Since the early days of Jamestown colony, Americans were constantly stretching their boundaries to encompass more territory. When the United States government was formed, the practice continued. The first half of the 19th century was spent defining the nation's borders through negotiation and war, and the second half was spent populating the fruits of the labor. As the 20th century dawned, many believed that the expansion should continue.
Chapter 13 Conquest & Empire is a chapter of a history book. We break these up into chapters for our students. This is a community college history course that it is being used in.
This collection uses primary sources to explore the motivations and realities behind life in the American colonies. Digital Public Library of America Primary Source Sets are designed to help students develop their critical thinking skills and draw diverse material from libraries, archives, and museums across the United States. Each set includes an overview, ten to fifteen primary sources, links to related resources, and a teaching guide. These sets were created and reviewed by the teachers on the DPLA's Education Advisory Committee.
Host Harry Kreisler speaks with Tariq Ali, a British-Pakistani journalist, novelist, playwright, publisher, filmmaker, and renowned social critic about Islam, empire, and the left. (57 min)
Professor Elleke Boehmer discusses why Kipling's writing, and his poetry of the late nineteenth and early twentieth centuries in particular, launched him to international fame across the British Empire. By comparing him to contemporary popular figures such as Elton John and Paul McCartney, she offers insight into how Kipling's verse captured the popular imagination of the common people throughout the age of imperialism. This audio recording is part the Interviews on Great Writers series presented by Oxford University Podcasts.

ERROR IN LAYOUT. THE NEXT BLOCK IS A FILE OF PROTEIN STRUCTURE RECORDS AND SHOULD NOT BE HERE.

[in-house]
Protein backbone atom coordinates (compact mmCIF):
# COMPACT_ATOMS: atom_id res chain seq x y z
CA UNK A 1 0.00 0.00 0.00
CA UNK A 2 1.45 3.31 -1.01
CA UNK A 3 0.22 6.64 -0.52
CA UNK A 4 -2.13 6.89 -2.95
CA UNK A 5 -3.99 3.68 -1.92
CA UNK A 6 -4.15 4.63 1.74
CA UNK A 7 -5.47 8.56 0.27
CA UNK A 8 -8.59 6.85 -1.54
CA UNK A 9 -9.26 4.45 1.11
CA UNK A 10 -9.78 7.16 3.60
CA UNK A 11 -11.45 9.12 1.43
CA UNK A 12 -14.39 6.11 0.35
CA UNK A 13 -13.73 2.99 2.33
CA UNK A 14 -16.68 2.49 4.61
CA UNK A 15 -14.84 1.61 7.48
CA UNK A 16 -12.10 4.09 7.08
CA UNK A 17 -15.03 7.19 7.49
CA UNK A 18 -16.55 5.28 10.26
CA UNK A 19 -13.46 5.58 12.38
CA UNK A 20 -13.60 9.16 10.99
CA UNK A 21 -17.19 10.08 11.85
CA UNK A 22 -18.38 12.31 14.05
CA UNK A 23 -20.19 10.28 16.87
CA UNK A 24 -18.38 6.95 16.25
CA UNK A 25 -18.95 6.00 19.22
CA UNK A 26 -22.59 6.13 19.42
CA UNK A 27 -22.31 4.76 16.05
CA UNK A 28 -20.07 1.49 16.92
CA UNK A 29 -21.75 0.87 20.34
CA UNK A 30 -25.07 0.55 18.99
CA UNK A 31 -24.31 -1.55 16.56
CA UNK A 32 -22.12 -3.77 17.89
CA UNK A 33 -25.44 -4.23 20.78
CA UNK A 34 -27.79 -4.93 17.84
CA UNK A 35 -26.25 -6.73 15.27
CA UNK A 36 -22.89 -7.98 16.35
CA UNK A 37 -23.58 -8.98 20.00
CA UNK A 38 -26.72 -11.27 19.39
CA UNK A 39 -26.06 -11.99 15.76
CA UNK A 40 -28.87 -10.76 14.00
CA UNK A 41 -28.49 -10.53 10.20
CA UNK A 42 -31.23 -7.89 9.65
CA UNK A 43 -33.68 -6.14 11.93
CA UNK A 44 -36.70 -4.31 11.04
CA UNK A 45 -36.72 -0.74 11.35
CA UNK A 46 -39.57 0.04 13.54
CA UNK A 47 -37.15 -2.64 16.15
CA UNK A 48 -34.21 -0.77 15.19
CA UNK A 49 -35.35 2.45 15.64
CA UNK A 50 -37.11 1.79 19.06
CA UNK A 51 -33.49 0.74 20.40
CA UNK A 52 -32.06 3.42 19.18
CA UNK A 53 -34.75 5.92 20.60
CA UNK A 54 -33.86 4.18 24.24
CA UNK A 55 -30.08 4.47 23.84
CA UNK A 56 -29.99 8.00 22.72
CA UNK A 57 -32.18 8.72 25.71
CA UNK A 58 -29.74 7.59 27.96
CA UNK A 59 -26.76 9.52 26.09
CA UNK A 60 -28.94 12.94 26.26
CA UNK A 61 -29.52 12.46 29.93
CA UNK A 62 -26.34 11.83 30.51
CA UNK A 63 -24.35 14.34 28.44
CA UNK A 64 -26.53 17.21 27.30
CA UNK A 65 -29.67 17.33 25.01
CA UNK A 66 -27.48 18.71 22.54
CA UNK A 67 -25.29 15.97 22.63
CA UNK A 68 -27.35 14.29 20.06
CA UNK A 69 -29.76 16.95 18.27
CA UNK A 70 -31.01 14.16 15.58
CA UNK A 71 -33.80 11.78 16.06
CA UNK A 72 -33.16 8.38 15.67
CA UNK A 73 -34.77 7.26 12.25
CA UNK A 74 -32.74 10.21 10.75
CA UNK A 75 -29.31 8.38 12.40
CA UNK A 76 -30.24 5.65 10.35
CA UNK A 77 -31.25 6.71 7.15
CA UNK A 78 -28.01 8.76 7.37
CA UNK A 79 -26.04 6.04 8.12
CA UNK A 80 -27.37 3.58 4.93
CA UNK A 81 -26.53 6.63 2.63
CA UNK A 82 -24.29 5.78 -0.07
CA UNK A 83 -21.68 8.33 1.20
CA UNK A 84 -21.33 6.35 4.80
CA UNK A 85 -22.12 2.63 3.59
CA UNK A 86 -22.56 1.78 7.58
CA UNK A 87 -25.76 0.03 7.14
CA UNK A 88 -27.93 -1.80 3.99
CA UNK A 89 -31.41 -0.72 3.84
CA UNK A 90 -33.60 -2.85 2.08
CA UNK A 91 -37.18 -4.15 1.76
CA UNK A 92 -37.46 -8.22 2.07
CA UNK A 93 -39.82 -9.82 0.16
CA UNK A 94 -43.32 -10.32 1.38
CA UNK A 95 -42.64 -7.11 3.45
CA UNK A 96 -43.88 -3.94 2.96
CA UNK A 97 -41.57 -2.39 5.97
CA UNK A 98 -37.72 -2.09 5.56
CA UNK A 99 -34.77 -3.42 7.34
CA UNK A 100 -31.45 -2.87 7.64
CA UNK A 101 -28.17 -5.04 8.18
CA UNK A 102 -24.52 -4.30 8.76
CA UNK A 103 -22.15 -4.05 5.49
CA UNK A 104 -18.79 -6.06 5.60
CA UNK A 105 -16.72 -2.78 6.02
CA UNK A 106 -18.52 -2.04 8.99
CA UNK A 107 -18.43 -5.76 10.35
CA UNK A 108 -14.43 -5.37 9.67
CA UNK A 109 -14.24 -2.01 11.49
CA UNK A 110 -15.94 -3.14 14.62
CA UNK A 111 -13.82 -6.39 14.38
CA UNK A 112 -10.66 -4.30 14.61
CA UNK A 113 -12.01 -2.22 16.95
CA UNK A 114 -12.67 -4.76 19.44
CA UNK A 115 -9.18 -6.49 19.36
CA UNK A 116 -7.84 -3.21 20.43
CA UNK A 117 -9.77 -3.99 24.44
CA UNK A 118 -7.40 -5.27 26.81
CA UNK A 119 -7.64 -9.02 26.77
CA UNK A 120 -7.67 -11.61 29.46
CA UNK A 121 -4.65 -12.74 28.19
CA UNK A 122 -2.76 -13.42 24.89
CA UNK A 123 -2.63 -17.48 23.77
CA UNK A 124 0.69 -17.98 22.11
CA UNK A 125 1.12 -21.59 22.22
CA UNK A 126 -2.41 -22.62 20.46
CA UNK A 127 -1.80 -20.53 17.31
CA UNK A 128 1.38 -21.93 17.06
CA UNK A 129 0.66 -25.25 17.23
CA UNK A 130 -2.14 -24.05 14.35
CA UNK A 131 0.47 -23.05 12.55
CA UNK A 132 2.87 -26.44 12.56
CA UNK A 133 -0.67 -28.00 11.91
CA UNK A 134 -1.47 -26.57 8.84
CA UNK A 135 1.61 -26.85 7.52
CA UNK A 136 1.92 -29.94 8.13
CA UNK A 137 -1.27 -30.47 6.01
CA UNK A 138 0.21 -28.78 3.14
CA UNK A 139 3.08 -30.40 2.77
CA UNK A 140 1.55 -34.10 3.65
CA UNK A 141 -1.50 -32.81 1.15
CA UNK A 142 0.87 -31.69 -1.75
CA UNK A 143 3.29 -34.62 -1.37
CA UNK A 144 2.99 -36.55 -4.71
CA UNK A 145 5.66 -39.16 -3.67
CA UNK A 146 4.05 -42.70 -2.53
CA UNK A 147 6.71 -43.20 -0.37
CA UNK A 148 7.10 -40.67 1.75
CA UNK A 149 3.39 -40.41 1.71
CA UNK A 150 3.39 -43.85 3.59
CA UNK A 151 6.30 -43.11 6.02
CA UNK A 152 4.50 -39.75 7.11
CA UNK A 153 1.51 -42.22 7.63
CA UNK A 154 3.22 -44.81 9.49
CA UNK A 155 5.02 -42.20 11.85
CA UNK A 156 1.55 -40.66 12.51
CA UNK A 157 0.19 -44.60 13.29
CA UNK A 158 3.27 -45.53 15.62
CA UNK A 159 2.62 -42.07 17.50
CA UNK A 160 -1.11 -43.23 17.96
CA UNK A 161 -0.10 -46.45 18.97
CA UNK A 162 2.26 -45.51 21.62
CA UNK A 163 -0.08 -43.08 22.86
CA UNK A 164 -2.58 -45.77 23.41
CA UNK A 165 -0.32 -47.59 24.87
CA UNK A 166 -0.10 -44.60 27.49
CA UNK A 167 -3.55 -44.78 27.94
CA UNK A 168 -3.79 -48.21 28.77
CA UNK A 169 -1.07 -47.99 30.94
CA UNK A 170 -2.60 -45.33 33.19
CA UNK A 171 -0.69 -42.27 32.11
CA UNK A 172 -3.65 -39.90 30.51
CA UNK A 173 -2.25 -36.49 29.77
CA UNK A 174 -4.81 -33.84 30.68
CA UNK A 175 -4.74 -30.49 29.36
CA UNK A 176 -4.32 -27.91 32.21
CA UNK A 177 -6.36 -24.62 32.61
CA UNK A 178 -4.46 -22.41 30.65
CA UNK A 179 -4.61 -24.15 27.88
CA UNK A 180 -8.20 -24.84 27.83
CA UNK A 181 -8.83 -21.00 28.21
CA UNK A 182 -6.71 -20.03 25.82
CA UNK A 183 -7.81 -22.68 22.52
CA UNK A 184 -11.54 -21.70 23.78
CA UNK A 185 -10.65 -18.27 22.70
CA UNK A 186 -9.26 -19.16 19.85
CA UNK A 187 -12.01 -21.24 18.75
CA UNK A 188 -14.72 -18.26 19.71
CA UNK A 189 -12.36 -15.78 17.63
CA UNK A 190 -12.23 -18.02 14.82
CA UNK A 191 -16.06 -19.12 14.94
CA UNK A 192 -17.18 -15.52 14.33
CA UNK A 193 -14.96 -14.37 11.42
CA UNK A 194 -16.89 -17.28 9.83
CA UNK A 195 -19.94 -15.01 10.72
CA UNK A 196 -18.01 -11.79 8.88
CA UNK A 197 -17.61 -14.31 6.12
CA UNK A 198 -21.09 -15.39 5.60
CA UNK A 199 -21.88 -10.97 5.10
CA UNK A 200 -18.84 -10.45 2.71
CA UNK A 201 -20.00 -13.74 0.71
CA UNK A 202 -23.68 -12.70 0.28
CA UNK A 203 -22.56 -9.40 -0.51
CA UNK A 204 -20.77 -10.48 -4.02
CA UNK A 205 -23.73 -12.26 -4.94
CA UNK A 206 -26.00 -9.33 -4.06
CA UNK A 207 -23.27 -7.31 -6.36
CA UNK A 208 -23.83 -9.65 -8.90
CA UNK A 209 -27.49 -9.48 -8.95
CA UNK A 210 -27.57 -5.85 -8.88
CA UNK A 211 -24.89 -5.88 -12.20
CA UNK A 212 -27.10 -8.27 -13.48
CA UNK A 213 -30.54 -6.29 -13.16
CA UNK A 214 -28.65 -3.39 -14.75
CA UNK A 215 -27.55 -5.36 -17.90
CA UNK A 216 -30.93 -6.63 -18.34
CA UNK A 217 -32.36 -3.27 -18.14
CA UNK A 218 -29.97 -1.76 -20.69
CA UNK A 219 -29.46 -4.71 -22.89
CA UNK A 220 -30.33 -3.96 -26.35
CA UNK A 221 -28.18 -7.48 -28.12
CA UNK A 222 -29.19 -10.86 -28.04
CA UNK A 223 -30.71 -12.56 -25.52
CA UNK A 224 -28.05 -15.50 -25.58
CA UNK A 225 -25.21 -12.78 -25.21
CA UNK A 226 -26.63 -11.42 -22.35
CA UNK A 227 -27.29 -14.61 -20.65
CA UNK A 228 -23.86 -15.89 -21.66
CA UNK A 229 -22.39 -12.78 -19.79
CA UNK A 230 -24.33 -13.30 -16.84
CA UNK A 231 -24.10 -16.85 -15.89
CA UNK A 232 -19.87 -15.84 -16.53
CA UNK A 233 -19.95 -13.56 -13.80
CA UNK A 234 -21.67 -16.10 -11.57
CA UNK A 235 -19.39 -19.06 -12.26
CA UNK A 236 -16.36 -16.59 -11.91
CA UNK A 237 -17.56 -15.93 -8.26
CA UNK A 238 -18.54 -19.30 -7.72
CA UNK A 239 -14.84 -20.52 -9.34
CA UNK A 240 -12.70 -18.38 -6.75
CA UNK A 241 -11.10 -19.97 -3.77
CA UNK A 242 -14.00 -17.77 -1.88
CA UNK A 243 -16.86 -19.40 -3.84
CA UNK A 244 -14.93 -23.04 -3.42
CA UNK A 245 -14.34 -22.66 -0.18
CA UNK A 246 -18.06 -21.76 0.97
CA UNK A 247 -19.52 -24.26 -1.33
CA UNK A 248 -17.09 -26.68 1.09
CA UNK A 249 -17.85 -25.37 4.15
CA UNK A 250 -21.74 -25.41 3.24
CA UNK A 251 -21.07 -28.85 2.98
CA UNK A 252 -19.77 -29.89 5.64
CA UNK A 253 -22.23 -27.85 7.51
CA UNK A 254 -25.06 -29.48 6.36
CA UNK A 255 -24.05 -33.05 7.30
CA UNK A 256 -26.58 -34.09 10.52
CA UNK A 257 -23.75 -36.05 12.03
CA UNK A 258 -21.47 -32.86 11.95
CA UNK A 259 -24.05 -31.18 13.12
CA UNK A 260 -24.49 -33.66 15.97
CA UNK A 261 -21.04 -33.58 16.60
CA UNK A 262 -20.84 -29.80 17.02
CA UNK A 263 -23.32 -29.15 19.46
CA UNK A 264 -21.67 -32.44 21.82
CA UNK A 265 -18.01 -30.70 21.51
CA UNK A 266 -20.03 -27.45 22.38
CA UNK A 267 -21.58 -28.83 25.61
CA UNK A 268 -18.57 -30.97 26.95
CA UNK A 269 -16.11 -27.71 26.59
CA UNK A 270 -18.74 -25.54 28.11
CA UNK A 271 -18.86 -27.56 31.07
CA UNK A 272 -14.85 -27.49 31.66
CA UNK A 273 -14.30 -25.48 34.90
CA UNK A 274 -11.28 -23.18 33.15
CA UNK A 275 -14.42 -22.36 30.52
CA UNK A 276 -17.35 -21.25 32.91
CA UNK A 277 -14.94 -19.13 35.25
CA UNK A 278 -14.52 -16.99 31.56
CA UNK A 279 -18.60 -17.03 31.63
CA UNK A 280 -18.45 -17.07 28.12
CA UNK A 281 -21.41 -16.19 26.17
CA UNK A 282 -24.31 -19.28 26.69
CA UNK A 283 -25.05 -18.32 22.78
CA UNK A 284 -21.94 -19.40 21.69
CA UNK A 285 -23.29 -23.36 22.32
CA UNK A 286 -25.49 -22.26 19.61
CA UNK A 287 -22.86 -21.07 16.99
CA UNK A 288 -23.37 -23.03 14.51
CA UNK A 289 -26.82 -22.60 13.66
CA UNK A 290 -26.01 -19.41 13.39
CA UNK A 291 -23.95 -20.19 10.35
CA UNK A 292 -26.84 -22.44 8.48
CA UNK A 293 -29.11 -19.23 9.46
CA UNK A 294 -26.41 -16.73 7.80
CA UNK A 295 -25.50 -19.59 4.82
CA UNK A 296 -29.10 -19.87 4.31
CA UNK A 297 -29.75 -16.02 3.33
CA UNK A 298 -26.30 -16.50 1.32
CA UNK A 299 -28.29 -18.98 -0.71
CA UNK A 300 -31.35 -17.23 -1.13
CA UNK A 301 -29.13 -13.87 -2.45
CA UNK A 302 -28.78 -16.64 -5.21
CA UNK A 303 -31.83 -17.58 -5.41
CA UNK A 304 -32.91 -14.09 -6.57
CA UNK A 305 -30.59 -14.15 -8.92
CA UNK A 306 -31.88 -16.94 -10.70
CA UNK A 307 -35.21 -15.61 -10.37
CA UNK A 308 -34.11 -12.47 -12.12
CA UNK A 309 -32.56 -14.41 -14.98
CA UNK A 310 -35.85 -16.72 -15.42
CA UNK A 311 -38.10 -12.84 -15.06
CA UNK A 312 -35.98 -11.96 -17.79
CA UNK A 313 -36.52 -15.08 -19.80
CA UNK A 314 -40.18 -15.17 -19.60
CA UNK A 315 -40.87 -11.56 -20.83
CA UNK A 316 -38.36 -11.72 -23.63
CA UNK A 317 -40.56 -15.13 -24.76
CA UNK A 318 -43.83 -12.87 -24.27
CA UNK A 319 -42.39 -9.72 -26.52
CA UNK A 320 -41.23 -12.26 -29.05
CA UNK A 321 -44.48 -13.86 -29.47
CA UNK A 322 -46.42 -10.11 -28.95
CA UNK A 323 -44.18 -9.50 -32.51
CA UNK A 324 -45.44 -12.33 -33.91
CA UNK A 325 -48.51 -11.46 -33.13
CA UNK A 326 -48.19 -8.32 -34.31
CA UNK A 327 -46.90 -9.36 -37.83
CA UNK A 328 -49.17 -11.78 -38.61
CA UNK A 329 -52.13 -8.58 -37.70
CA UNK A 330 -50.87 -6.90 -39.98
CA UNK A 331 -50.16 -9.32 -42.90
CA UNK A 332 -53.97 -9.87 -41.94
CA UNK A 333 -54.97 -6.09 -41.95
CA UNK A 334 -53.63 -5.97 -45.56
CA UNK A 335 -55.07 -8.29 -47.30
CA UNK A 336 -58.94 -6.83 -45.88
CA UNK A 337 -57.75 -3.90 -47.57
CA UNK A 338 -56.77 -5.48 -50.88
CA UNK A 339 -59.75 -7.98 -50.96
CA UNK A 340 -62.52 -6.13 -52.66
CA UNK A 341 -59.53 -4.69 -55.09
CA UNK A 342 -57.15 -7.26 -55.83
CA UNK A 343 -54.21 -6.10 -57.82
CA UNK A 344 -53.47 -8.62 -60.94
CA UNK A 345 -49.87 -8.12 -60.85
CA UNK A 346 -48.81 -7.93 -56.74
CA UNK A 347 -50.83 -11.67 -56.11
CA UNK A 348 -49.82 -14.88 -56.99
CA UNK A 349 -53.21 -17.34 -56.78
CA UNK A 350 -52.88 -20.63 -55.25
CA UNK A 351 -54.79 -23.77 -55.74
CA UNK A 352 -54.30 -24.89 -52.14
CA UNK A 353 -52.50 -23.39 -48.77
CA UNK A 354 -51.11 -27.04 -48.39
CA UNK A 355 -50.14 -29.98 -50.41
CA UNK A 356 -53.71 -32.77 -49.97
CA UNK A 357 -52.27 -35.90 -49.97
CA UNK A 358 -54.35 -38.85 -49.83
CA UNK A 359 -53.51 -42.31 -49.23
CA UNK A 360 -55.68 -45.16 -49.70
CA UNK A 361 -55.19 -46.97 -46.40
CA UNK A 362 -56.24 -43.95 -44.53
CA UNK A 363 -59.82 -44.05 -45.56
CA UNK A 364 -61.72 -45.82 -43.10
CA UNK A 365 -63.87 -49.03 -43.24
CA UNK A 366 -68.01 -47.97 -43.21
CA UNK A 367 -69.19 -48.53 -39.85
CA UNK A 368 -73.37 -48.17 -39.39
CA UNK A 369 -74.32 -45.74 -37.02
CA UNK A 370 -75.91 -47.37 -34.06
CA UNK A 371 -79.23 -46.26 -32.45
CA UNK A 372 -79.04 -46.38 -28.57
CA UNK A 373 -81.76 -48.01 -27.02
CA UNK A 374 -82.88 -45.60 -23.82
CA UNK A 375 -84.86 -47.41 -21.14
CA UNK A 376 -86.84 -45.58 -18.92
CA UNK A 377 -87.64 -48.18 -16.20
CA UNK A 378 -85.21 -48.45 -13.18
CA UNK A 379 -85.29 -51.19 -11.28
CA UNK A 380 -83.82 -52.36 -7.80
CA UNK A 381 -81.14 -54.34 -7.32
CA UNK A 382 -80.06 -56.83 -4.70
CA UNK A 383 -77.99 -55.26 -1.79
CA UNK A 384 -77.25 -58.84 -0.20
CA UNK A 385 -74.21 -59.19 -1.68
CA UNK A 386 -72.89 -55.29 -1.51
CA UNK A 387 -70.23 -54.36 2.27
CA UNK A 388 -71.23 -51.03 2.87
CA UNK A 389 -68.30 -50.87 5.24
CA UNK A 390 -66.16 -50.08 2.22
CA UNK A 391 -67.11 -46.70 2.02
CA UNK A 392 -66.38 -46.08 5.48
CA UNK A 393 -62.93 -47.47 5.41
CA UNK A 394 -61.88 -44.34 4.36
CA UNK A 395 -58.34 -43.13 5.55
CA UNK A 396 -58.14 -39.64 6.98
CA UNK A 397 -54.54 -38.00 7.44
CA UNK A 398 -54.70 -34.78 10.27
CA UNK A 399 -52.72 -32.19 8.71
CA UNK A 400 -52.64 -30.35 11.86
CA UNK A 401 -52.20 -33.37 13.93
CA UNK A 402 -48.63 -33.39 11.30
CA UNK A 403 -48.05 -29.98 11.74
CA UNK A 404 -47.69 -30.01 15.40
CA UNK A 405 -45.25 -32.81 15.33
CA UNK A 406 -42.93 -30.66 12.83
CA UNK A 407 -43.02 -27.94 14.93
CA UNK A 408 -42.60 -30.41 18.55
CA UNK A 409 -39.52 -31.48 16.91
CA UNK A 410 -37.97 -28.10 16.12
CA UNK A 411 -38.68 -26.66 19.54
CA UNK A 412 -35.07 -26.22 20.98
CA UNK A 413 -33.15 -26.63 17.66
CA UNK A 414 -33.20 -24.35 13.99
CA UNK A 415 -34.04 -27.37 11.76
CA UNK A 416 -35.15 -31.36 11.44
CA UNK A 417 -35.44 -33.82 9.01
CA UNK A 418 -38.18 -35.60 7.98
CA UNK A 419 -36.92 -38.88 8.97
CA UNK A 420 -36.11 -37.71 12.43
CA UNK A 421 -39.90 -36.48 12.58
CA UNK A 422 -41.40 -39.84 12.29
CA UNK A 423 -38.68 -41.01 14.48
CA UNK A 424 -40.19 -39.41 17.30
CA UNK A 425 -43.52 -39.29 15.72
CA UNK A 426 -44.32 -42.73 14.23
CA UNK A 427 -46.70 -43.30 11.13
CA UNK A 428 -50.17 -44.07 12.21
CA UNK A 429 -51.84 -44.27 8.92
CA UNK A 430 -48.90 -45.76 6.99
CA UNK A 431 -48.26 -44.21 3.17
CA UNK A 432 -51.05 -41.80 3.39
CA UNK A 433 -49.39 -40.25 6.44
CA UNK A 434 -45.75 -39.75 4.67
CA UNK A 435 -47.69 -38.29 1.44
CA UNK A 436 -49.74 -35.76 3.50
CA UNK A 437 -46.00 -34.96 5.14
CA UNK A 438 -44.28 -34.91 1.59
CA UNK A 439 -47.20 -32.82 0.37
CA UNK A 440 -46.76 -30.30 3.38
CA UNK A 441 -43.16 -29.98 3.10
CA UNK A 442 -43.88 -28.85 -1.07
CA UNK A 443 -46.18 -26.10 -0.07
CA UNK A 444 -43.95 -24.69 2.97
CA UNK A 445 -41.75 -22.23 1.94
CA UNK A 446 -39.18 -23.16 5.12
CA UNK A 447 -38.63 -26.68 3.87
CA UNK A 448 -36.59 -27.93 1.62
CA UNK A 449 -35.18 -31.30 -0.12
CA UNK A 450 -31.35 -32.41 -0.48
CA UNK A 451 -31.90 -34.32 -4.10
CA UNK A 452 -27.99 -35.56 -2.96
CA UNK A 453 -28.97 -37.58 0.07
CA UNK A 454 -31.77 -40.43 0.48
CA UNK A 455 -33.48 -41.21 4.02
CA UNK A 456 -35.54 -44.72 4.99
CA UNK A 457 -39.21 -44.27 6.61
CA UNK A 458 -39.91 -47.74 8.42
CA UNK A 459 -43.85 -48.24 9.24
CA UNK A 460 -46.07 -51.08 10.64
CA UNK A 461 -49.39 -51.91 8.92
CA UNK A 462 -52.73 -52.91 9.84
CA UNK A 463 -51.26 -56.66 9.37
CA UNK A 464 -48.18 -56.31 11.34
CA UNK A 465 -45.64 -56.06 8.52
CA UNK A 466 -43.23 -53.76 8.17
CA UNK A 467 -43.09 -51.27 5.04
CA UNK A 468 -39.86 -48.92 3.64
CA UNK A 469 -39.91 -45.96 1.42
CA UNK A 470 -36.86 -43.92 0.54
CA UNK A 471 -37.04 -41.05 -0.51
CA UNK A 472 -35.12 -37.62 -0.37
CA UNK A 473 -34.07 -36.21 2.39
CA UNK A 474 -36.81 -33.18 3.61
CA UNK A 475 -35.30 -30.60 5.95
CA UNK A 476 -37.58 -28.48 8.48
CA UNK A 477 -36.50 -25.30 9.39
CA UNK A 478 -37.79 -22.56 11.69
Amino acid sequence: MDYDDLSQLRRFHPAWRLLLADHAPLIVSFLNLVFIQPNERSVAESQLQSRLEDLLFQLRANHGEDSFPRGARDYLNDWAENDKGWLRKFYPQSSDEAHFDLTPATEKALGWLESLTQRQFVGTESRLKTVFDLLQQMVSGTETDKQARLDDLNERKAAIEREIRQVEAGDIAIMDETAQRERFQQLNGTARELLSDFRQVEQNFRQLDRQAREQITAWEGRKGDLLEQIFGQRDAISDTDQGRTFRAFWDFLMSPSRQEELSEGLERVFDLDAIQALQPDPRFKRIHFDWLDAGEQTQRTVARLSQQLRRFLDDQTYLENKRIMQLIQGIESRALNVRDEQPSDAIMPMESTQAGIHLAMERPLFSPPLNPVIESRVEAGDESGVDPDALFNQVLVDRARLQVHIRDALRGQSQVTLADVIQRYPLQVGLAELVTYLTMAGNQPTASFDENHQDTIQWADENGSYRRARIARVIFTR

In this unit we shall look more closely at the evidence available to assess the truth of this argument. Were the working people, as opposed to the political leaders, interested in the issue of expansion? Was such interest evident only among certain sections of the community? Was it predominantly an enthusiasm for empire or not? We shall also try to identify some of the reasons underlying the nature of the response. And we shall be interested in how far politicians found it worth their while to 'play to the gallery' and to manipulate popular opinion. Through it all, we shall be facing some acute problems of evidence: is it possible to discover what 'ordinary' people thought about expansionism?
This kit covers a historical overview of American representations of natural resources from ancient Indian basketry to contemporary web sites. It compares conflicting media constructions about the Exxon Valdez oil spill, the damning of rivers, and Chukchi sea oil drilling. By showing the slow realization that natural resources are finite, students will learn valuable lessons in earth, natural and environmental sciences.
U.S. History is designed to meet the scope and sequence requirements of most introductory courses. The text provides a balanced approach to U.S. history, considering the people, events, and ideas that have shaped the United States from both the top down (politics, economics, diplomacy) and bottom up (eyewitness accounts, lived experience). U.S. History covers key forces that form the American experience, with particular attention to issues of race, class, and gender.Senior Contributing AuthorsP. Scott Corbett, Ventura CollegeVolker Janssen, California State University, FullertonJohn M. Lund, Keene State CollegeTodd Pfannestiel, Clarion UniversityPaul Vickery, Oral Roberts UniversitySylvie Waskiewicz
U.S. History is designed for a two-semester American history sequence. It is traditional in coverage, following a roughly chronological outline, and using a balanced approach that includes political, economic, social, and cultural developments. At the same time, the book includes a number of innovative and interactive features designed to enhance student learning. Instructors can also customize the book, adapting it to the approach that works best in their classroom.
Queen Victoria of England reigned over a vast British empire from 1837 until her death in 1901. During her rule, England rapidly transformed into a modern, technologically-based economy exercising global military and cultural power, roiling with class and racial conflict. Victorianism extended far beyond the boundaries of Britain and informed international movements of the same period, including in the United States.
- World History
- Material Type:
- Primary Source
- Digital Public Library of America
- Provider Set:
- Commonwealth Certificate for Teacher ICT Integration
- Tona Hangen,
- Date Added: